China’s new leaders are promising not a great leap forward, but a renaissance for the people and better ties with the US.
Incoming President Xi Jinping pledged to work with President Barack Obama on “a new type of relationship” for the sake of peace in the Asia-Pacific region.
“China and the United States should have sound interactions in the Asia-Pacific region and starting from this we can move to build a new type of relationship between powers,” he said.
“That will also be good for peace and development in the Asia-Pacific region and the world at large.”
In his keynote speech, Xi also told the annual National People’s Congress to fight corruption and reject extravagance: “To achieve the Chinese dream, China must take the Chinese way. The Chinese dream, after all, is the dream of the people. We must achieve it by closely depending on the people.
“We must incessantly bring benefits to the people. China is still in the primary stage of socialism and will remain so for a long time to come. It is a glorious mission and a profound responsibility for us to realise the Chinese dream and create better lives for the people.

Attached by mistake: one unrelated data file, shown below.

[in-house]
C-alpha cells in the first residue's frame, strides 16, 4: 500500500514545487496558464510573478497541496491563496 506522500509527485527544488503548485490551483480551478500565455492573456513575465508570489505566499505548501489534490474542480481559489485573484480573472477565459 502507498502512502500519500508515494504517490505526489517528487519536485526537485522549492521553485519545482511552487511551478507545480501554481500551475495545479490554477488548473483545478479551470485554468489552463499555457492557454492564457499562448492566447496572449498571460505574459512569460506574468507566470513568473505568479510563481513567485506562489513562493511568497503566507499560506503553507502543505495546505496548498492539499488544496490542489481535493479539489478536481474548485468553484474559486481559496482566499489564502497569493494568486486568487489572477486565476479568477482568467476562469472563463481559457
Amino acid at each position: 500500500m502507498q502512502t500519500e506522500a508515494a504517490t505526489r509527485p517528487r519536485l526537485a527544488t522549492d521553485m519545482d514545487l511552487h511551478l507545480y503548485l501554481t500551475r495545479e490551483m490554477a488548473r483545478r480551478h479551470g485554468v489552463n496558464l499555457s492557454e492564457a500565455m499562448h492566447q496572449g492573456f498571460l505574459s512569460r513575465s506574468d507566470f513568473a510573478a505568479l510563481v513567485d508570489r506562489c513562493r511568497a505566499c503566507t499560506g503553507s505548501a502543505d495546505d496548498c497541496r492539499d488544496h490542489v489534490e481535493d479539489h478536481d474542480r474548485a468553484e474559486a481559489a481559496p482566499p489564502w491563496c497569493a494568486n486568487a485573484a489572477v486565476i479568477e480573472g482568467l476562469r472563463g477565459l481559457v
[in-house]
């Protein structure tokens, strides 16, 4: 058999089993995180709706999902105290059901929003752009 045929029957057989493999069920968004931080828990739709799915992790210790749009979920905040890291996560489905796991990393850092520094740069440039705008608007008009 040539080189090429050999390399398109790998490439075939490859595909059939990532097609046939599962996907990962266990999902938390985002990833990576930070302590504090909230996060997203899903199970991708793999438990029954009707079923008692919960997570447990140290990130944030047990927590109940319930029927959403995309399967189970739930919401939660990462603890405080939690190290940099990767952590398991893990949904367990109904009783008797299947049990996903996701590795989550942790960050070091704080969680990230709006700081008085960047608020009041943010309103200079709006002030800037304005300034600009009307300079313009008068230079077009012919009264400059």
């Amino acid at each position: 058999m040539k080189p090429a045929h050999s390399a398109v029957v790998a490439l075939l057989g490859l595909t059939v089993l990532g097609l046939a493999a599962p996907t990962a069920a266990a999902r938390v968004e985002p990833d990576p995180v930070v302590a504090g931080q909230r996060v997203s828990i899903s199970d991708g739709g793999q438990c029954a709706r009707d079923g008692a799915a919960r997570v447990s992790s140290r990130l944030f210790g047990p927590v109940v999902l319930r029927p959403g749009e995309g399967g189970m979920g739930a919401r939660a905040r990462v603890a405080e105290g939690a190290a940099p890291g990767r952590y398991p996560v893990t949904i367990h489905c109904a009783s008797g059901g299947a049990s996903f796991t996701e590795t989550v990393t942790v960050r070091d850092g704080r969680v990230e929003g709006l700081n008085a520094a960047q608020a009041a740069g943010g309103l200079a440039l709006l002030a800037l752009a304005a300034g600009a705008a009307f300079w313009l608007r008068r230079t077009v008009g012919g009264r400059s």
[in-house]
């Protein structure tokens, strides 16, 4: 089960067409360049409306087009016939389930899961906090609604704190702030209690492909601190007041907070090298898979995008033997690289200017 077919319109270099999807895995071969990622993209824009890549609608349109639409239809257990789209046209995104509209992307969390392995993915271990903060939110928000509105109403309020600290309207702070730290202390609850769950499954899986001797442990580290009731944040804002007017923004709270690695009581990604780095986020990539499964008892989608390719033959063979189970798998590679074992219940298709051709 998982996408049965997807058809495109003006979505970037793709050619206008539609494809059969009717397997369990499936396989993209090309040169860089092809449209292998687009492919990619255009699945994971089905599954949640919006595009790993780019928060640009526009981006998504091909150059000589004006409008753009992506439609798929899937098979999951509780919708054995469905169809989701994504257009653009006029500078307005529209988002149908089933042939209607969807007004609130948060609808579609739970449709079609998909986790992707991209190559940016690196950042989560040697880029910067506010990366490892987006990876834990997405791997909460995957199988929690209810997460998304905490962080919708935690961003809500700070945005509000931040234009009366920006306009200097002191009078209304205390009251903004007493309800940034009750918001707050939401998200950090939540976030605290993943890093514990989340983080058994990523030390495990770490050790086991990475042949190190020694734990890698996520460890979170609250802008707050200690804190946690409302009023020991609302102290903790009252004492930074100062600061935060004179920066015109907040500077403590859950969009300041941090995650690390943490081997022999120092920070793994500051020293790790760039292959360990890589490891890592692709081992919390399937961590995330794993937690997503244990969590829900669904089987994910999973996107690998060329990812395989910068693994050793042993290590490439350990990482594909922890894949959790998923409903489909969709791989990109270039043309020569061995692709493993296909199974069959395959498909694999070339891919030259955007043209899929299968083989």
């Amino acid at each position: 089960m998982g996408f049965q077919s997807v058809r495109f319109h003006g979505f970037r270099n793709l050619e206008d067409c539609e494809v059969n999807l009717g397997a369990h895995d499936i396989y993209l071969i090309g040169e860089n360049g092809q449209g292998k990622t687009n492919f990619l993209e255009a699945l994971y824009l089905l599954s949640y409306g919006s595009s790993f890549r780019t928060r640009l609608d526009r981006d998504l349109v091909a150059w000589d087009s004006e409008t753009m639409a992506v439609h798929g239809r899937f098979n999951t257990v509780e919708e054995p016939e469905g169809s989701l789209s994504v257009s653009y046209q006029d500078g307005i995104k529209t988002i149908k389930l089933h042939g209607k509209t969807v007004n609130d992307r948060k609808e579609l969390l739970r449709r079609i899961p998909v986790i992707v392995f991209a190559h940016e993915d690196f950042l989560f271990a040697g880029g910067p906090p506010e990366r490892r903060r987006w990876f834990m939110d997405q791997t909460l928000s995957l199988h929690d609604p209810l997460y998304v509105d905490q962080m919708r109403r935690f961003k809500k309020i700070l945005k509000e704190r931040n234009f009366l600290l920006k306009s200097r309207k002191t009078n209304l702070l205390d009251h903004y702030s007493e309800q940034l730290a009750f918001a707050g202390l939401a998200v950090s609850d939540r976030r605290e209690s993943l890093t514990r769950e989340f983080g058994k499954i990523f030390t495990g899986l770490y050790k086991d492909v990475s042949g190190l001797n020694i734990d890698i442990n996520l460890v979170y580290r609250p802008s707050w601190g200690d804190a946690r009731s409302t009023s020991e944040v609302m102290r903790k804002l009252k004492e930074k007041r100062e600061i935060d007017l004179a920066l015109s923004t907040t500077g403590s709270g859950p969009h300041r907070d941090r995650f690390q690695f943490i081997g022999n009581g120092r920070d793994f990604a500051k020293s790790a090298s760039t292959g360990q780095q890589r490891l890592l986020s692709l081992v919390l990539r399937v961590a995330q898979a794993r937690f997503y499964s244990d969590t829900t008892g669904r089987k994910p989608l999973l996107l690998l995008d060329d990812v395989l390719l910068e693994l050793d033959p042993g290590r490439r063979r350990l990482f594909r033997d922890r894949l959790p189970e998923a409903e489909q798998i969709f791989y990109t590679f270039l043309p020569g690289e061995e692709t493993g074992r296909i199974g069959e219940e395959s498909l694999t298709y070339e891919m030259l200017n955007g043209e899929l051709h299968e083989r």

Prime Minister Li Keqiang promised reform, focusing on fighting corruption and shaking up what he called “vested interests” – the people with power and money – even though many of them are connected with state-owned enterprises.
Anti-smog iron fist
Li stressed economic growth is the government’s top priority but with less pollution. “We should not pursue economic growth at the expense of the environment. Such growth won’t satisfy the people,” he said adding that it should come about through the ending of what he called “backward production facilities.”
Air quality at “very unhealthy” and “hazardous” levels for months has led to public anger and even riots.
Beijing will set deadlines to tackle pollution caused by man-made factors. Li said: “We need to face the situation and punish offenders with no mercy and enforce the law with an iron fist.”
Li’s remarks at his debut press conference as premier were the highest-level public comments on the problem to date.
Hacking? Not us
Just as opaque as the air in parts of China is the country’s role in cyber-hacking attacks on the United States.
A US computer security company said last month that a secretive Chinese military unit was likely behind a series of such attacks, mostly targeting the states.
The new leaders deny Bejing is involved. They insist that China been a victim of hacking as well and they would like cyber-security cooperation with Washington.
“I think we should not make groundless accusations against each other, and spend more time doing practical things that will contribute to cyber-security,” Premier Li said.